Also on the smoking topic, Paul Gessing blogs on the mythical argument that smokers use more health care and pass those costs on to others (justifying higher taxes on smokers to pay for government health care programs). Gessing notes studies show that smoker and the obese use less health care, because they don’t require as much end of life care (i.e. they die sooner). That doesn’t mean government should enourage people to smoke and eat fatty foods to save on health care cost, but certainly undermines the “public cost” argument for regulating personal behavior.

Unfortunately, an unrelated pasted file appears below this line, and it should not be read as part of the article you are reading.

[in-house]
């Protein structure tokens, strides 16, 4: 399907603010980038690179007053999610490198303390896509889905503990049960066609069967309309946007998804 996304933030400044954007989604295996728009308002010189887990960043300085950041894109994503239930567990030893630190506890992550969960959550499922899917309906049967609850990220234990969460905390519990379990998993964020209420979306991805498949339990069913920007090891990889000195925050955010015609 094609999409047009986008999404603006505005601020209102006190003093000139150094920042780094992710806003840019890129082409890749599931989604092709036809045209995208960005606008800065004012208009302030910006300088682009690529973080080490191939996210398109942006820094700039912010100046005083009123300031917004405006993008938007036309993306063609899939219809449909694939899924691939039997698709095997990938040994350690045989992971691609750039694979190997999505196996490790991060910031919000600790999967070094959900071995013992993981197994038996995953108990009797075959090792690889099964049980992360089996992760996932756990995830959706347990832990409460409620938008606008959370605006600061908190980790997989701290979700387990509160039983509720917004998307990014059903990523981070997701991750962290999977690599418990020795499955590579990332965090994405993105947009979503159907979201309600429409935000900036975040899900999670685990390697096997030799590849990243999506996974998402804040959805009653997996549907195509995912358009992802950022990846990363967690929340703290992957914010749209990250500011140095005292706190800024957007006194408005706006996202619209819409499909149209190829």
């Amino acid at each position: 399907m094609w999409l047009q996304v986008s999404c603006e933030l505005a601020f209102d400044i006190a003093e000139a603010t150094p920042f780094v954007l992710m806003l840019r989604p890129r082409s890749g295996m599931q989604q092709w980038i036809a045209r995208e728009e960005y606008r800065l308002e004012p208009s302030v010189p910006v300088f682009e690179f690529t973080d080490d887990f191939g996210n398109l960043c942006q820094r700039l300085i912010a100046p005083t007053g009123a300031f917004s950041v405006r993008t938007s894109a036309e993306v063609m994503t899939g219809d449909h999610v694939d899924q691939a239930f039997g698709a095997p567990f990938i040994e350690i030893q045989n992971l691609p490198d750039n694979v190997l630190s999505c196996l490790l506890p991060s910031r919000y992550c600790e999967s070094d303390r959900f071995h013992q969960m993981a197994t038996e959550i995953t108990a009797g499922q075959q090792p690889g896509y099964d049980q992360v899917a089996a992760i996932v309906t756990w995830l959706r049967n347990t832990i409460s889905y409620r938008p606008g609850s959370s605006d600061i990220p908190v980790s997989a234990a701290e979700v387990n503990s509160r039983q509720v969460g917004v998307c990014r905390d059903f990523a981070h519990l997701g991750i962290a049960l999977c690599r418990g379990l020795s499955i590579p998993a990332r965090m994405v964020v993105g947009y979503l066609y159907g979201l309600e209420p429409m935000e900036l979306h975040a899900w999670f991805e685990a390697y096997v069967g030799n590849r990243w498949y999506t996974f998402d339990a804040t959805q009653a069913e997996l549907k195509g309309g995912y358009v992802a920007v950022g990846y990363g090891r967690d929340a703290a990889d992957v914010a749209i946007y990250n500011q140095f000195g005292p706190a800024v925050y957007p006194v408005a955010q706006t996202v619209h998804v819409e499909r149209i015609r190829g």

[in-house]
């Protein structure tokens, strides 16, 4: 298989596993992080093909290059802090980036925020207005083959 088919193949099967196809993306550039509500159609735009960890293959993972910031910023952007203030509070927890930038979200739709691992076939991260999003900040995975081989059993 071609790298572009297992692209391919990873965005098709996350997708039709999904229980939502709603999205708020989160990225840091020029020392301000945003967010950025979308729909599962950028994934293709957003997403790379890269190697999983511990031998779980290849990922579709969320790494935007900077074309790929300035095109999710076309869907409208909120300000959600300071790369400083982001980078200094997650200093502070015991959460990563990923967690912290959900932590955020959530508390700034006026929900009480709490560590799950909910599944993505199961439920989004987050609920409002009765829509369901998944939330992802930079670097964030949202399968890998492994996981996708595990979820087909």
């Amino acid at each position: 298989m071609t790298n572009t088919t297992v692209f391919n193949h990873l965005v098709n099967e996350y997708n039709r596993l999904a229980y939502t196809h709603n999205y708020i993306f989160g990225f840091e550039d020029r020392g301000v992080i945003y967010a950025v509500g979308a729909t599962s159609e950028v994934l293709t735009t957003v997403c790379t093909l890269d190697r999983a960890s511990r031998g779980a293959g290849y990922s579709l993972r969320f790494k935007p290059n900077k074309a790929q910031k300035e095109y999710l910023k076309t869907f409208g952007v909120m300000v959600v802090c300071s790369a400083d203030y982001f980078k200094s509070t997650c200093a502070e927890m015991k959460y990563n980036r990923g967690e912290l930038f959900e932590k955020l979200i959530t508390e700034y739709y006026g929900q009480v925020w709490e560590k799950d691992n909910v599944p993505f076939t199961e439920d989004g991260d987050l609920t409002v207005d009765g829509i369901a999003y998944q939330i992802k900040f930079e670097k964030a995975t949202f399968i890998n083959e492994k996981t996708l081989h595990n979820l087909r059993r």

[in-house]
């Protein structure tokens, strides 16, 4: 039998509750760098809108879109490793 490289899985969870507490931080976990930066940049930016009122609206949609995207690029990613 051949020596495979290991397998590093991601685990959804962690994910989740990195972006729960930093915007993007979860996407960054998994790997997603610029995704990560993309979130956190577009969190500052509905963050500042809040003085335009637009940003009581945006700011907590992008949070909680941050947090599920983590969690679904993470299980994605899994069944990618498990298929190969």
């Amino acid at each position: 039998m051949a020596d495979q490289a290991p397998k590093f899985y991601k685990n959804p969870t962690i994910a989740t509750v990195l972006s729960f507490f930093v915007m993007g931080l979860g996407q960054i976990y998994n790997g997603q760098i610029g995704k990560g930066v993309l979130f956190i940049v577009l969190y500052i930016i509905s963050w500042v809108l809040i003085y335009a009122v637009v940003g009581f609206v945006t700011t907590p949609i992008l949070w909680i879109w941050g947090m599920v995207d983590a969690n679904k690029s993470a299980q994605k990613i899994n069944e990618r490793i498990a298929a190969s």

A new study in an upcoming issue of the Journal of Public Economics finds that “smoking bans increase drunken-driving fatalities”; reported on the Marginal Revolution blog. This effect is due to people driving farther to find venues where they can smoke and drink.